The Hunger Games: Rip-Off or Spin-Off?

Ever make a decision that sounded good at the time, but left you wondering “what was I thinking” afterward? Add “attend midnight movie before early morning flight” to that list, right below “go to short timeshare presentation in Mexico to receive free drink coupon” and “buy two puppies to keep each other company.”

After my first blog on The Hunger Games, some of you asked me what I thought of the movie. Here’s my ten-word review: I stayed awake until 3:00 a.m., so it must be good. Others forwarded to me an article suggesting that The Hunger Games ripped-off of a twelve-year-old Japanese flick, “Battle Royale” making it not so creative after all. Once again, not so fast.

Nearly all creative ideas simply re-mix what we’ve noticed in our lives. And because what each person experiences is different, the ideas we spit out at the end look or sound different, even if born from familiar elements. Remixing old elements in different ways is what creativity is all about (in my book, IDEA-LINKS, I call these “old elements” idea-links).

Quentin Tarantino’s movies mixed elements from Italian B movies, classic movies and his own life experiences. Steve Job’s elegant product designs combined elements from his study of calligraphy, his practice of Zen Buddhism, and his admiration of his father’s cabinetry work. Likewise, Paul Simon’s music blended elements of musical styles ranging from do-wop to Latin to gospel.

We call ideas “rip-offs” when the new creation closely mimics the original. But even one small change to the original still makes it a creative idea…and often times a huge success. For example, “The Voice” may seem a blatant rip-off of “American Idol,” but two small changes—turning the judges away from the contestants while they sing and having judges fight to represent them—make the show feel refreshingly different from Idol. It’s a runaway success.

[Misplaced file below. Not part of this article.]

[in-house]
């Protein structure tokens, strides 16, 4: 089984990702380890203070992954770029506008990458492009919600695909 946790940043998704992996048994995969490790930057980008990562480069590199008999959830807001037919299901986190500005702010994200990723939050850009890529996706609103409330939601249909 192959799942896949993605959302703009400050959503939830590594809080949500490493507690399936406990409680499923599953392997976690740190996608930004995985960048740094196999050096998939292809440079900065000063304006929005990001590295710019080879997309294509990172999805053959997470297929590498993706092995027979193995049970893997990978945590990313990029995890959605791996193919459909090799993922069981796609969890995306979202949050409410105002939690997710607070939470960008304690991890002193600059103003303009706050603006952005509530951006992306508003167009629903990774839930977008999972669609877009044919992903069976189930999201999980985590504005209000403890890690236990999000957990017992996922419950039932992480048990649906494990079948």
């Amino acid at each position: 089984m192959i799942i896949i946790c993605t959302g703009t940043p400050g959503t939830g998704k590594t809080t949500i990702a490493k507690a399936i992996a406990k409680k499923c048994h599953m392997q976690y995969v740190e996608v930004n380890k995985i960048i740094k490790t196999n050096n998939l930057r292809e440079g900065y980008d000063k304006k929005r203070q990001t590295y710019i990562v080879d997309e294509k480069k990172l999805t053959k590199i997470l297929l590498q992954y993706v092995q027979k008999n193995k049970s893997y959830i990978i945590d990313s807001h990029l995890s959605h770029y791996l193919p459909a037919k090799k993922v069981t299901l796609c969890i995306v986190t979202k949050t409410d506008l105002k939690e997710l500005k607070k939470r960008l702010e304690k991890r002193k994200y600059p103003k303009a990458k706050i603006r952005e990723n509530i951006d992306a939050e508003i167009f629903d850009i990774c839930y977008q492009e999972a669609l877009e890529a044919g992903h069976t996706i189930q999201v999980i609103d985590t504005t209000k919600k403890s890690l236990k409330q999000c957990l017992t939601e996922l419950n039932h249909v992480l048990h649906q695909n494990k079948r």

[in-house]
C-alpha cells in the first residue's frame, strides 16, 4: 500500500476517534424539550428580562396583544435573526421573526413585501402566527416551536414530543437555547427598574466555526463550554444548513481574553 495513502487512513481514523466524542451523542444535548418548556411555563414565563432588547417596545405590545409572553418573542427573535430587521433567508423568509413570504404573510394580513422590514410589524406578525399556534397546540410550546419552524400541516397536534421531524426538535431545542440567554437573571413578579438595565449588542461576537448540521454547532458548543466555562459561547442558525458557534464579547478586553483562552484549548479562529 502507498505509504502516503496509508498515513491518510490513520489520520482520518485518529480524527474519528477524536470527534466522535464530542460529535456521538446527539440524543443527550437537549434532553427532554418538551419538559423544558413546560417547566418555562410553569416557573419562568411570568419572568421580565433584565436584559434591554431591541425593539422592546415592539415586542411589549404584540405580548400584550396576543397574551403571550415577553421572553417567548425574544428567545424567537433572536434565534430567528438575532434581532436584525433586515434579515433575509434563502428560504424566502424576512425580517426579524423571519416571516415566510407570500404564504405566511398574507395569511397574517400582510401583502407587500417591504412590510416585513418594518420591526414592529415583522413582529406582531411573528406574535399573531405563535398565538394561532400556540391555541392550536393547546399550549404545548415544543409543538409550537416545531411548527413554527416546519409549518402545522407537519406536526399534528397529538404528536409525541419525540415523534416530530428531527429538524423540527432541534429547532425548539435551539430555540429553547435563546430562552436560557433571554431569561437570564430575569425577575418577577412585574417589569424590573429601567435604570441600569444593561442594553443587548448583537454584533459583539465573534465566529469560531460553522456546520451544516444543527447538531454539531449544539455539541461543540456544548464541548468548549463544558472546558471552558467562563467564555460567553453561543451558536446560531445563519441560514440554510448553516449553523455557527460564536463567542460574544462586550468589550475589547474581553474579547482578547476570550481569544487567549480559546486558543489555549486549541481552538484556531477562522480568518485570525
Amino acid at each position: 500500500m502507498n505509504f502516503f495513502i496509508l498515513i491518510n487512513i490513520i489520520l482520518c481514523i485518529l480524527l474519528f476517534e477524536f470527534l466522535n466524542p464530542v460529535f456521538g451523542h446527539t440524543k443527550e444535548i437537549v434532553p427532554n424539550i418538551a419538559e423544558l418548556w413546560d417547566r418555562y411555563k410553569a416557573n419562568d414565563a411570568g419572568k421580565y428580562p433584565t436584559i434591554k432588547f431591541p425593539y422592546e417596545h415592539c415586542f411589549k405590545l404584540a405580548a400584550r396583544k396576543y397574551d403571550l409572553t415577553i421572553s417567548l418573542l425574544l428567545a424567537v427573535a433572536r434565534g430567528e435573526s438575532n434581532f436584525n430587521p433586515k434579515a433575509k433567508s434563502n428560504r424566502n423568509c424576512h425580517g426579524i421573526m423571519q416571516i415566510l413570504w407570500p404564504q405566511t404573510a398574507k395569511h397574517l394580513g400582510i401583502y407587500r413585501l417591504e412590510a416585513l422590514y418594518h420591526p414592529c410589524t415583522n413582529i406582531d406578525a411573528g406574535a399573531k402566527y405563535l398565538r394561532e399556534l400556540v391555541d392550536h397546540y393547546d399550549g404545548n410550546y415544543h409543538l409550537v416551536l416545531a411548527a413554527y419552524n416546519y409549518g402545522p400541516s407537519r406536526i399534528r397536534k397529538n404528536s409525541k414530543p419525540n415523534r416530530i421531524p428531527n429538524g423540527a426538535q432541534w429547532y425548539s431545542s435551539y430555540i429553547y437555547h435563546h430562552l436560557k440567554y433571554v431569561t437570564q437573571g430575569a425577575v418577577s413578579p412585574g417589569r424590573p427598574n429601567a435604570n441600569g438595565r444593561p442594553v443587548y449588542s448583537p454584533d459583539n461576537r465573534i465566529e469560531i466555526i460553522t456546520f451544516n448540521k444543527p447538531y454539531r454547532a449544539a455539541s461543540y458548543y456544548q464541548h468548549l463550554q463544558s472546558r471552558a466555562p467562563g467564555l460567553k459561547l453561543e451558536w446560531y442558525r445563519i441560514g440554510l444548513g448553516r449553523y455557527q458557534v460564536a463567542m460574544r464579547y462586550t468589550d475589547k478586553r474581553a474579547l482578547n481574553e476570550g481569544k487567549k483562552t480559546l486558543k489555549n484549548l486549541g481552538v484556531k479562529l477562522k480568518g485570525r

Let’s pretend author Suzanne Collins did borrow the plot structure from “Battle Royale” (though I’m thinking she probably wasn’t even aware of it). By adding one tiny twist—a lottery—she created an entirely new idea. Assuming further that she lifted that element from The Lottery—Shirley Jackson’s short story, about randomly-selected teens getting stoned (to death) by rock-wielding neighbors—doesn’t diminish its creativity. Adding that slight spin, regardless of where the added element originated, made it a new creation.

So it’s time we make the critical distinction between a rip-off and a spin-off. When you make an exact copy of something, that’s a rip-off. When you put a twist, or different spin on something, that’s a spin-off. When we do spin-offs of our own successes, they’re called sequels (movies and books) or line extensions (new products). For example, Peanut Butter Cheerios (delicious, by the way), just added a new flavor spin to the Cheerios we’ve always loved. Yet, when we make similarly small changes to the successes of others—as Collins did—they’re unfairly and incorrectly tagged as rip-offs. So we end up feeling guilty about making them.

Here’s this week’s lesson: Your best chance for a winning idea typically comes from taking someone else’s success, then making one small change to it. A spin-off. This is how most successful ideas are born, in entertainment or in business. So take a look at the successes in areas important to you, then ask yourself, “what small twist or change could turn this into a slightly different, but hugely successful idea?” Don’t just think of one twist and stop. Think of fifty, then pick the best one. And while you’re doing it, think of the process as spinning-off rather than ripping-off. That’ll tamp down any guilty feelings.

Remember, in the end, we don’t get rewarded for how wildly creative an idea is, but rather how well it works. Speaking of which, I’m excited for The Hunger Games sequel. This time, the matinee.

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